Cycling La Vélomaritime® in France

  • Inspiring places
  • France
  • 7 min read
Cycling La Vélomaritime® in France

Rachel Ifans explores the recently completed cycle path between Dunkirk and Roscoff. She finds it a haven for wildlife and a fantastic and accessible place for an active holiday, full of authentic French villages and seaside towns. 

Firstly, you may be a bit confused about European cycle route terminology, so here’s a whistlestop tour of how cycling in Europe is mapped out.

EuroVelo 4, nearly 1,500 km of cycle route from Dunkirk to Roscoff

Firstly, there’s the EuroVelo, and this is the don. It’s a network of 17 long-distance cycle routes which connects the whole of Europe and covers a huge 90,000km.

Then there’s the EuroVelo4; it’s one of those 17 routes, specifically the one that crosses central Europe, passing through France, Belgium, The Netherlands, Germany, the Czech Republic, Poland and the Ukraine and covering 5,100km of cyclable routes. It starts with a “Salut!” in Roscoff in Brittany, goes up through northern France before passing through all those seven countries until it says “до побачення” (that’s goodbye!) in the Ukraine.

And now to La Vélomaritime; it’s the French part of the EuroVelo4. It’s a 1,500km coastal route that hugs the crags of Brittany, climbs the cliffs of Normandy, immerses itself in the bays of the Somme and marvels at the huge beaches of Pas-de-Calais. Whether you’re a seasoned point-to-pointer, a peloton veteran or a family in possession of some e-bikes (sign me up!), there’s never been a better time to investigate the north of France on two wheels.

A two-way tarmac path that runs between a road on one side and a salt marsh on the other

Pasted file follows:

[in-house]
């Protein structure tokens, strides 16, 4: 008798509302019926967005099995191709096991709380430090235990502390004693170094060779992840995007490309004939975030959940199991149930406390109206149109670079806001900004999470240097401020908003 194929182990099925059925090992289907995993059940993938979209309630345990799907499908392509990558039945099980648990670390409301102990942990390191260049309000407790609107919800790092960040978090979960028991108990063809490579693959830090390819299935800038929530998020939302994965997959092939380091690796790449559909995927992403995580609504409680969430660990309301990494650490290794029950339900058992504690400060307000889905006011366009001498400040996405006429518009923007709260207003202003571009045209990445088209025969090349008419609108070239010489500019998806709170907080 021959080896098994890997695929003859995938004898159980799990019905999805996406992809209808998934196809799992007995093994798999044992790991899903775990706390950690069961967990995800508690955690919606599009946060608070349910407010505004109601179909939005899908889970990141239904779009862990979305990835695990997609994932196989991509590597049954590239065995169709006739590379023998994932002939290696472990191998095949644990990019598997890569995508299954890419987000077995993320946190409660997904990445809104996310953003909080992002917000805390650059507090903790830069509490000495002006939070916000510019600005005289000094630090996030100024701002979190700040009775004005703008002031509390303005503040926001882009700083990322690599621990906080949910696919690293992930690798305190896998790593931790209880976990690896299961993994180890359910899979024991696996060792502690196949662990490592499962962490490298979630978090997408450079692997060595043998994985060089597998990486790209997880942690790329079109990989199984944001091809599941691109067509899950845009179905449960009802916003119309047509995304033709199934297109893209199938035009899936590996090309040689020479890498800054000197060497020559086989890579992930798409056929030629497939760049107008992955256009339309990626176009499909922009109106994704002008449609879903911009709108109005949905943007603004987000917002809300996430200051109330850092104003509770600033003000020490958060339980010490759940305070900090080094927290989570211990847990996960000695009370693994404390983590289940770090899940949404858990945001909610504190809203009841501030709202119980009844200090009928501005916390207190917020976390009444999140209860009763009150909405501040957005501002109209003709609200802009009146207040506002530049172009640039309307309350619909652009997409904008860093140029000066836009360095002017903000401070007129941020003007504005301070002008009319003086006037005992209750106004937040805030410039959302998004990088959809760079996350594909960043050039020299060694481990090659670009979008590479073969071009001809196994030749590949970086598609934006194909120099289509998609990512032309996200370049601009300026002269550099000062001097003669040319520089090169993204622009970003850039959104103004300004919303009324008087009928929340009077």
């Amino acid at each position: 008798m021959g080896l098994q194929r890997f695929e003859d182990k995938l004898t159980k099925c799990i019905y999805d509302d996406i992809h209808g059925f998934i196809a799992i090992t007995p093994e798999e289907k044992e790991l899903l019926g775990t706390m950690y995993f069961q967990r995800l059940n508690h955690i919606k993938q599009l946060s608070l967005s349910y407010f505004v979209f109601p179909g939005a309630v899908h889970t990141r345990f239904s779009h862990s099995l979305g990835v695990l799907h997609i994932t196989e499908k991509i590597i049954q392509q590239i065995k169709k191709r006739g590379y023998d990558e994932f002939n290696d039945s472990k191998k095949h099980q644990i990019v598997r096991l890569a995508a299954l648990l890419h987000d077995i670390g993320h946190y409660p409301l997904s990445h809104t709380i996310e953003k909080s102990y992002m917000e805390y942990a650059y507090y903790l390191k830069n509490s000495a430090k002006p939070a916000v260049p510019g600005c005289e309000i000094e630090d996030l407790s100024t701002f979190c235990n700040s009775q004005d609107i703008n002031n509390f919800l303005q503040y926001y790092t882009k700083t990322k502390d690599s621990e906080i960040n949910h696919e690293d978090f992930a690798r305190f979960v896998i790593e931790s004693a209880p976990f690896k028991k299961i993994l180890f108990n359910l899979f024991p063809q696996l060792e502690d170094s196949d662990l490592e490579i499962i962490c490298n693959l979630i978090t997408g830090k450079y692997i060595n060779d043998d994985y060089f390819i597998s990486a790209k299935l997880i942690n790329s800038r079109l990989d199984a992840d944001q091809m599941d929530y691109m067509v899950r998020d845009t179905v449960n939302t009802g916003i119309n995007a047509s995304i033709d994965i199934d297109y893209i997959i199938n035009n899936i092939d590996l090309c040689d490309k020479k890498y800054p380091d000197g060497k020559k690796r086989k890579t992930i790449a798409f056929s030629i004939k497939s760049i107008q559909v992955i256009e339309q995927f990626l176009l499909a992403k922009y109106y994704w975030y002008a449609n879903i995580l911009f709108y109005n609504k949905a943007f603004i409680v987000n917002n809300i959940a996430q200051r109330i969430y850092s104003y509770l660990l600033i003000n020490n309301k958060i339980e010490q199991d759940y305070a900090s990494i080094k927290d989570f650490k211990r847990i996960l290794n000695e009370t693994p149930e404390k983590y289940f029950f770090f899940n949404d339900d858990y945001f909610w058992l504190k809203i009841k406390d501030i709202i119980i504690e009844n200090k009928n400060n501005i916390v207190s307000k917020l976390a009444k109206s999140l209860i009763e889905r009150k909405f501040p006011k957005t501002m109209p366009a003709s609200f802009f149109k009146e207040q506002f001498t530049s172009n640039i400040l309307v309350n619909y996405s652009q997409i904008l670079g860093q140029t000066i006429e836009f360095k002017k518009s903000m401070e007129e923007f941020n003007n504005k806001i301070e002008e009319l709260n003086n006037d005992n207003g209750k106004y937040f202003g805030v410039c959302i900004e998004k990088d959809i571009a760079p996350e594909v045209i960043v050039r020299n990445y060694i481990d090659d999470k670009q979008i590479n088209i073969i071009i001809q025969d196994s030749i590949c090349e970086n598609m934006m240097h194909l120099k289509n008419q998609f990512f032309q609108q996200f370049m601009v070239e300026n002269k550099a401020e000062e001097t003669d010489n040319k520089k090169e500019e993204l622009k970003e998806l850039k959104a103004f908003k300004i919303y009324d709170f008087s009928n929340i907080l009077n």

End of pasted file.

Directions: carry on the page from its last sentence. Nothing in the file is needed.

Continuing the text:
Headline facts about La Vélomaritime :

3 UNESCO World Heritage sites

  • Mont-Saint-Michel and its bay
  • Le Havre
  • The Normandy Landing beaches

5 areas of outstanding natural beauty

  • Cap d’Erquy - Cap Fréhel
  • The Etretat cliffs  
  • The Somme Bay
  • The Deux-Caps site
  • The Flandre Dunes

Top sites to visit along La Vélomaritime

Dunkirk & the Flanders dunes

A stretch with a wonderful blend of natural and military heritage. You’ll find big windy beaches and dunes, their ambiance turbo-boosted by the blockhouses dotted along and the shipwrecks left by Operation Dynamo that emerge to within touching distance at low tide.

The Opal Coast & Deux Caps

You get such diversity of landscapes here, from lung-busting cliffs to picturesque seaside towns like Ambleteuse and Wimereux, and sandy beaches which are reminiscent of the south. The two ‘Caps’ – Griz-Nez and Blanc Nez – provide the chance for a magnificent selfie with the English coast behind. Yes, it’s really that close to home!

A colony of around 30 seals lie on the golden sand past sea water in the foreground

Bay of the Somme

Nature tourism at its best. From marshland to forest to white sand, the bay is a habitat for 250 species of birds, 130 grey seals and 400 harbour seals. It’s also home to bouchot mussels which are grown on ropes attached to wooden stakes in the sea bed. The mussels grow large away from predators and are grit free thanks to their position away from the sand. 

The cliffs of Etretat

Famous for centuries, the cliffs have inspired many with their pure-white eye-catching chalk. Now a new generation of fans has been spawned by the Netflix series, Lupin, about France’s most famous fictional gentleman burglar. Take the route from Le Havre to Etretat and then on to Fécamp; both sections are unsurprisingly hilly!

D-Day beaches at Normandy

A section that barely requires description, laden as it is with British history. The stretch in full takes six days to cycle, but you can decide on your own highlights: choose from the D-Day Landing beaches, the military museums and cemeteries, or iconic monuments like Sainte-Mère-église where a model of paratrooper John Steele still hangs to commemorate his scuppered descent.

A trail of cyclists ride along a grassy path on top of the cliffs at Etretat


Get off your bike and visit the famous tidal island topped with gravity-defying abbey. With the highest tides in Europe, its bay is a constantly changing masterpiece; add in the strong currents and the devilish quicksand, it’s also dangerous for the inexperienced. It’s prohibited to go on the bay without a guide, so join a group and take a barefoot tour you’ll never forget before you pedal off into the sunset.

Erquy and Fréhel